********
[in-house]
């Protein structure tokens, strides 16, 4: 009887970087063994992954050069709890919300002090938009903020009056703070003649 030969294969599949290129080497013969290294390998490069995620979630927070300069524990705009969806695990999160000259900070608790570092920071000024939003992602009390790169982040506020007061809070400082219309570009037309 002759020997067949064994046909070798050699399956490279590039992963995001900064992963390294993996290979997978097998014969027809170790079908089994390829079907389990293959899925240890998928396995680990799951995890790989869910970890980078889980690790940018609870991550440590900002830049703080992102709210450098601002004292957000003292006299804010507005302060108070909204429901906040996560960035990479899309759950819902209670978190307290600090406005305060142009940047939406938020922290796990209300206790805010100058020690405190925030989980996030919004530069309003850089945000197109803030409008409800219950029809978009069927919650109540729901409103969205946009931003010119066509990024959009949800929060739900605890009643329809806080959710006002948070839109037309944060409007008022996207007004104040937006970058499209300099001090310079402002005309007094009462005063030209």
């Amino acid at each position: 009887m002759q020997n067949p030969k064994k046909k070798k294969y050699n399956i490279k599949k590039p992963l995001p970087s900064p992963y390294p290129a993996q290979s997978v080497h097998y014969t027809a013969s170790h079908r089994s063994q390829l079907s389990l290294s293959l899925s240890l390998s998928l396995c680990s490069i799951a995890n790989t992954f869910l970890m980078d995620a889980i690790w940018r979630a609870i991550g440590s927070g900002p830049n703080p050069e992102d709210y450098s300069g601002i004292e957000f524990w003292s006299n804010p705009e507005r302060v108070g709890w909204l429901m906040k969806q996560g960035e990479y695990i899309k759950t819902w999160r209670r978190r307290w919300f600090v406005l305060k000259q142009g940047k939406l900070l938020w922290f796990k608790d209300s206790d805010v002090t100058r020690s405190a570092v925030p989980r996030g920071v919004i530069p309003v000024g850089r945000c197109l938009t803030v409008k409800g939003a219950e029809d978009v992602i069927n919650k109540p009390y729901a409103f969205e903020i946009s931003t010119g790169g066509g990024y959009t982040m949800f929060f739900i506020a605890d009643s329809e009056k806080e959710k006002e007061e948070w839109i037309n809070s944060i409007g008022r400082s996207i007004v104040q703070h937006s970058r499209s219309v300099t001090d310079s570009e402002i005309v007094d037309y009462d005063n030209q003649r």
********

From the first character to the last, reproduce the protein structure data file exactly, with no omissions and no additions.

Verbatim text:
[in-house]
């Protein structure tokens, strides 16, 4: 009887970087063994992954050069709890919300002090938009903020009056703070003649 030969294969599949290129080497013969290294390998490069995620979630927070300069524990705009969806695990999160000259900070608790570092920071000024939003992602009390790169982040506020007061809070400082219309570009037309 002759020997067949064994046909070798050699399956490279590039992963995001900064992963390294993996290979997978097998014969027809170790079908089994390829079907389990293959899925240890998928396995680990799951995890790989869910970890980078889980690790940018609870991550440590900002830049703080992102709210450098601002004292957000003292006299804010507005302060108070909204429901906040996560960035990479899309759950819902209670978190307290600090406005305060142009940047939406938020922290796990209300206790805010100058020690405190925030989980996030919004530069309003850089945000197109803030409008409800219950029809978009069927919650109540729901409103969205946009931003010119066509990024959009949800929060739900605890009643329809806080959710006002948070839109037309944060409007008022996207007004104040937006970058499209300099001090310079402002005309007094009462005063030209």
């Amino acid at each position: 009887m002759q020997n067949p030969k064994k046909k070798k294969y050699n399956i490279k599949k590039p992963l995001p970087s900064p992963y390294p290129a993996q290979s997978v080497h097998y014969t027809a013969s170790h079908r089994s063994q390829l079907s389990l290294s293959l899925s240890l390998s998928l396995c680990s490069i799951a995890n790989t992954f869910l970890m980078d995620a889980i690790w940018r979630a609870i991550g440590s927070g900002p830049n703080p050069e992102d709210y450098s300069g601002i004292e957000f524990w003292s006299n804010p705009e507005r302060v108070g709890w909204l429901m906040k969806q996560g960035e990479y695990i899309k759950t819902w999160r209670r978190r307290w919300f600090v406005l305060k000259q142009g940047k939406l900070l938020w922290f796990k608790d209300s206790d805010v002090t100058r020690s405190a570092v925030p989980r996030g920071v919004i530069p309003v000024g850089r945000c197109l938009t803030v409008k409800g939003a219950e029809d978009v992602i069927n919650k109540p009390y729901a409103f969205e903020i946009s931003t010119g790169g066509g990024y959009t982040m949800f929060f739900i506020a605890d009643s329809e009056k806080e959710k006002e007061e948070w839109i037309n809070s944060i409007g008022r400082s996207i007004v104040q703070h937006s970058r499209s219309v300099t001090d310079s570009e402002i005309v007094d037309y009462d005063n030209q003649r």